Whether you are a youth pastor that works every day with high schoolers, a teacher in middle school, or a parent of children, you are looking out for these youth in so many aspects of life. One big area of need: technology. More specifically, the revolution of mobile devices.
It seems that nearly every child has some kind of mobile device. Whether it is an Android or iphone for children to call their parents in emergencies, Kindle tablets for reading, or an iPod for listening to music and watching movies, youth have a lot of power at their finger tips. At the same time, there is concern for the emotional, mental, and spiritual safety of them using these devices.
Finding appropriate, helpful technology safeguards that are easy to implement and monitor can make things simple for parents in an otherwise complicated world. Note that no software is going to completely protect your children, no single rule going to keep them out of harms way. But with healthy communication, solid ground rules, accountability, and some tools to help you out, you can sleep a little easier at night.
You should also know that your teenager may not like these ten steps, but you are not doing this out of anger or spite. Instead, you want to protect them. Youth workers who are reading this, support the parents in this cause!
1) You Control the Password
Without the password, they cannot install any software without your knowledge. Note that ideas like “they have to install it in front of me” or “I can check their phone at any time so I know what they have” means nothing when they are at school. That gives them eight hours to download the same app day after day and then delete it on the bus ride home. Hold on to the password and have strict rules about installations.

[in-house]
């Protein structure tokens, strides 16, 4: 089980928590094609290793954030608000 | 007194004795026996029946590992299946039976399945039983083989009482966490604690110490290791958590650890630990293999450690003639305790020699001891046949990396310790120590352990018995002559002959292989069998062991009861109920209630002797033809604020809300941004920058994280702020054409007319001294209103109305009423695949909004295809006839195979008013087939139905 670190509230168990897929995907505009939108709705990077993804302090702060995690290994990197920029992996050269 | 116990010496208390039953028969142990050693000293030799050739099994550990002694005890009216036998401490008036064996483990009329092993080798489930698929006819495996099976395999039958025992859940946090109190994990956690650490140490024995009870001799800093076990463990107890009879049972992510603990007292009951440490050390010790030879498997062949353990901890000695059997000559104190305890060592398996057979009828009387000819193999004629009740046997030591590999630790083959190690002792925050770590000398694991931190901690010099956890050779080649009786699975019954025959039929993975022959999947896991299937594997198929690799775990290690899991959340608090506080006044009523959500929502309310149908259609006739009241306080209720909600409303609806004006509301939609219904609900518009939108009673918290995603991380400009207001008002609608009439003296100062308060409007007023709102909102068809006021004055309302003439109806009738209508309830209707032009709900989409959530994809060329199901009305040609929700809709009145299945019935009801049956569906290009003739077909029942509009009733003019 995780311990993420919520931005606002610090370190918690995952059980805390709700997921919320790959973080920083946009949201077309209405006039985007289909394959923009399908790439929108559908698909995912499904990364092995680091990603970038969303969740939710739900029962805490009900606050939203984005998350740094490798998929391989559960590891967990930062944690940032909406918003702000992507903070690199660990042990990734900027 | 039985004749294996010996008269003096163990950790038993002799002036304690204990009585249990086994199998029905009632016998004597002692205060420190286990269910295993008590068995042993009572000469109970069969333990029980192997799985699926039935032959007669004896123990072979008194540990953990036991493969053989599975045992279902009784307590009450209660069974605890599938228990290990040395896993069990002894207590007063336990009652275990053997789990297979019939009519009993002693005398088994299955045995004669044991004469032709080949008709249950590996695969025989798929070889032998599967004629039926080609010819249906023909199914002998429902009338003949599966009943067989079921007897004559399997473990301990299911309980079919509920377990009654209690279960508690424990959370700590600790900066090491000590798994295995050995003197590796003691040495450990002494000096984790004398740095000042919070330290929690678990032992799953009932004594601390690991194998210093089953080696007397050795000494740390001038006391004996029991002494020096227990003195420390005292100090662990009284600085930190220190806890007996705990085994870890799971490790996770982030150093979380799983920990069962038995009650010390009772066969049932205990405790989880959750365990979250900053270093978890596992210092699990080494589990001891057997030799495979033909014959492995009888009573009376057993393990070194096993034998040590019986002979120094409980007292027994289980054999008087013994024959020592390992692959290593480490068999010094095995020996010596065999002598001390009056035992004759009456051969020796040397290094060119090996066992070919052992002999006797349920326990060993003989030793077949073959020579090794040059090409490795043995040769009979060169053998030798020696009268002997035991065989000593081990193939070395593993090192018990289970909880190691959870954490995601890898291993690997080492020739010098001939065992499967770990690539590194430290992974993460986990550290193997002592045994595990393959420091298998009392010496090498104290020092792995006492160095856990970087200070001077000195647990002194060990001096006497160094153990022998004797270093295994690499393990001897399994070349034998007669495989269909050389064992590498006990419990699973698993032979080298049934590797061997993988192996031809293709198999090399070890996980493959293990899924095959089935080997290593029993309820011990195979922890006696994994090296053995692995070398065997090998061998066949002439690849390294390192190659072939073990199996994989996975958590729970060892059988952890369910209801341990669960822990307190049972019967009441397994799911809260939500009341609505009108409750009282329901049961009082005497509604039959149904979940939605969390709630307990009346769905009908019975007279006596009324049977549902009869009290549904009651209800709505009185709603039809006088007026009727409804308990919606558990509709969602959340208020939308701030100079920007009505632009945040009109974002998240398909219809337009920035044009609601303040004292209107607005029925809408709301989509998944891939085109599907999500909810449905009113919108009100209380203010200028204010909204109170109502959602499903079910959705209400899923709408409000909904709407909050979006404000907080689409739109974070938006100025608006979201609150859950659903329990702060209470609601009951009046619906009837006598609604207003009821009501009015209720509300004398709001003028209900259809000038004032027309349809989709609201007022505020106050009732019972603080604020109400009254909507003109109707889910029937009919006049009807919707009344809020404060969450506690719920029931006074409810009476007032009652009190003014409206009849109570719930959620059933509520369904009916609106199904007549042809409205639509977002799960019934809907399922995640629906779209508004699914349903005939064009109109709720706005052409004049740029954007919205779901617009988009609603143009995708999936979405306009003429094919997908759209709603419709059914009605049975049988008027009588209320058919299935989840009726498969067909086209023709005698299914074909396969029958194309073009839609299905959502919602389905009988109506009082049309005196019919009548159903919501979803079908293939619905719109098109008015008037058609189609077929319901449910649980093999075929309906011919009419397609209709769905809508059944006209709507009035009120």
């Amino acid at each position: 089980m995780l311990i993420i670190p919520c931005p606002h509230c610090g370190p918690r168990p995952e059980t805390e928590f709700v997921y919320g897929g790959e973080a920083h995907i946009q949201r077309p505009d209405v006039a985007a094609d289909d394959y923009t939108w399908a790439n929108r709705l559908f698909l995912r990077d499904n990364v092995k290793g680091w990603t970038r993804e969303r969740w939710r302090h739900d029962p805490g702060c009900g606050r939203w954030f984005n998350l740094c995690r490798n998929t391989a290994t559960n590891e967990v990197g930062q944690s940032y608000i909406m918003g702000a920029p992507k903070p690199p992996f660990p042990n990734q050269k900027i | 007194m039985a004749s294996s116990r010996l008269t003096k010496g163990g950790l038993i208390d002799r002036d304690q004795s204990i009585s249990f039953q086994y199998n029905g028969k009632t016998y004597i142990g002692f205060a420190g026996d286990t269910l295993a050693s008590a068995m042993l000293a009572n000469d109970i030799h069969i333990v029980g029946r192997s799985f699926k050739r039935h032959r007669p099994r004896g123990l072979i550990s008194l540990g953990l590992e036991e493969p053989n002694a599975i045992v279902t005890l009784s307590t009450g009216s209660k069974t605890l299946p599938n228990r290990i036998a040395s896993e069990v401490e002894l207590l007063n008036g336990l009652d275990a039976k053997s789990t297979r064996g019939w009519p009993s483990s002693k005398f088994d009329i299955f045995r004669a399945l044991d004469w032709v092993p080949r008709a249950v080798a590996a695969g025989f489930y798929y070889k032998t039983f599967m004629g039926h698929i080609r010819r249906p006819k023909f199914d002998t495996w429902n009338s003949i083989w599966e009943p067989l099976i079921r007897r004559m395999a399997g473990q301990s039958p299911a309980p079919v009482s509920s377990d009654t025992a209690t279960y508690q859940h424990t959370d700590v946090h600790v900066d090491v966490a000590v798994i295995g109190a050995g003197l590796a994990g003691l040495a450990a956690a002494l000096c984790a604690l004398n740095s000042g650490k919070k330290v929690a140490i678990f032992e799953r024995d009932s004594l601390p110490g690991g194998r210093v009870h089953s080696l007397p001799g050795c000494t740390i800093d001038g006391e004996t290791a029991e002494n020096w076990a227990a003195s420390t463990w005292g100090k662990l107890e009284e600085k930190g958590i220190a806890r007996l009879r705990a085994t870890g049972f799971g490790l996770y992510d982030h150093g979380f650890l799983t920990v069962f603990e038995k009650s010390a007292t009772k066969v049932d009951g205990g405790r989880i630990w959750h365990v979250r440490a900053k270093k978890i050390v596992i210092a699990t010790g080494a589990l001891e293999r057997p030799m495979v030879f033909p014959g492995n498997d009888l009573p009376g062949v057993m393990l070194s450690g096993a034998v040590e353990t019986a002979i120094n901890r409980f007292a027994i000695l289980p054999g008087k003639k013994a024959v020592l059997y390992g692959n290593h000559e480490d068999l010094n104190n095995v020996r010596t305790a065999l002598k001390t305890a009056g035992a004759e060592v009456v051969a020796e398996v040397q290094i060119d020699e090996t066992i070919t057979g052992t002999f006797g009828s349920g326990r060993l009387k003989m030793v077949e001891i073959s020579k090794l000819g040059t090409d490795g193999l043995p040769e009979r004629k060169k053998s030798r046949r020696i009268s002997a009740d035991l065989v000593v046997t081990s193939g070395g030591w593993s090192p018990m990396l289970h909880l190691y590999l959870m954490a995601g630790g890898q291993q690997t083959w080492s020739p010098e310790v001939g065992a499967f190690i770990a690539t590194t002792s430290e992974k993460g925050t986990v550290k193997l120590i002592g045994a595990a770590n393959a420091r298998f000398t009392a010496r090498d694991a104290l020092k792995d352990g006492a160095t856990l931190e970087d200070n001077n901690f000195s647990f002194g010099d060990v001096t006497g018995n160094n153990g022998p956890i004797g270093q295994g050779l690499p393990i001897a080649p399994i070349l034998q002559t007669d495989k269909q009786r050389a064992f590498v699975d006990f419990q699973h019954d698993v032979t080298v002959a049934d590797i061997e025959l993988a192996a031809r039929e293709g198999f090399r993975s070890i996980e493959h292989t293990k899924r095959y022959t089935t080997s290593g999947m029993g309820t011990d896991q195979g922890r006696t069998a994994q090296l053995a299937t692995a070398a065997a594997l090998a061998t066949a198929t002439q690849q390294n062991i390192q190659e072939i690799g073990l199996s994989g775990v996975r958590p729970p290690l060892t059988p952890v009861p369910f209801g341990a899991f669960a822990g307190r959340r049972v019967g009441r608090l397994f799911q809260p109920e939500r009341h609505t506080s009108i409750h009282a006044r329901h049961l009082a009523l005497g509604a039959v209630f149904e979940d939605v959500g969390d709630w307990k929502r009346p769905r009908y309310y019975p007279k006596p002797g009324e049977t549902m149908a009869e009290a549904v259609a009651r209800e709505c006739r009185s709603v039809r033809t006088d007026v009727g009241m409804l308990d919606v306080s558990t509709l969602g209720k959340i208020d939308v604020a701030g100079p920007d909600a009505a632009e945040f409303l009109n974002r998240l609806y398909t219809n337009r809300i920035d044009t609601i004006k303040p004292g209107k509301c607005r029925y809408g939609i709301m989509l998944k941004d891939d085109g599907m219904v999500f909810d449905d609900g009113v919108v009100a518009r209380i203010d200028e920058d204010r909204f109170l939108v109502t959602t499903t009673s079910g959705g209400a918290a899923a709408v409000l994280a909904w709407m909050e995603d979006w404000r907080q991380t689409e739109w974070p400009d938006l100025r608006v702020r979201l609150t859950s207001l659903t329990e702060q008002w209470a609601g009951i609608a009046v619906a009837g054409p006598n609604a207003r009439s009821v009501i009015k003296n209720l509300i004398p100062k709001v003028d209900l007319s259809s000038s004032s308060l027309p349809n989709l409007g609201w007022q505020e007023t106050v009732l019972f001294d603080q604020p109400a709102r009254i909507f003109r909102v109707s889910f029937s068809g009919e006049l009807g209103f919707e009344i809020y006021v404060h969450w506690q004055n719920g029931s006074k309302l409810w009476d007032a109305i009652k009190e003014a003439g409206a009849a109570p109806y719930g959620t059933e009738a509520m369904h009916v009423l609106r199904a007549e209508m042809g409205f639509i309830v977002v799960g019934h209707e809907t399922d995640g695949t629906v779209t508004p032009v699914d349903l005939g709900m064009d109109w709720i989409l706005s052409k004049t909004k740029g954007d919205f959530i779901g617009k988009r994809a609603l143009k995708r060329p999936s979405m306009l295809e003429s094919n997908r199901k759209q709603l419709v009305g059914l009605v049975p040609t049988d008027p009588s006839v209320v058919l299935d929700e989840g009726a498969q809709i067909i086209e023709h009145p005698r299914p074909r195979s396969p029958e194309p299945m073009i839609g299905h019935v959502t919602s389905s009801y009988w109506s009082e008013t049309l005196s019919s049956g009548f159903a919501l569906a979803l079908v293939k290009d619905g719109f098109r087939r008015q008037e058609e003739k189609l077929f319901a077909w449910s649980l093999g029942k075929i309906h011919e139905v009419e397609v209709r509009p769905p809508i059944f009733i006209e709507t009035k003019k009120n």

2) Random Access to All Accounts
Parents, have a conversation before your kids get a mobile device and let them know that part of getting to use the device is that you have all of their passwords and may check any and all accounts at any time. This includes text messages, Facebook, email, Instagram, and any other social media accounts. We’ve written about kid-safe messaging apps and what ages each social network allows users to join here. Take time to review new apps and networks with your children before they download them. This turns it into a normal routine and not “mom or dad snooping on me.” Being involved in their digital world will not only help them build a foundation of making good choices, it will help you stay connected and on top of their online as well as their offline life.
3) No Texting While Driving
If you have teenagers who can drive, the risk is there that they will text and drive. In fact, 75% of all teenagers admit to having done so at least once in their lives. We know the stories of these situations and just once is too many times. One Android App reads text messages out loud and even replies to the sending with a message saying your driving at the present: No Texting While Driving App. For iOS devices, try the LifeSaver app for distracted drivers.
4) Porn Blocker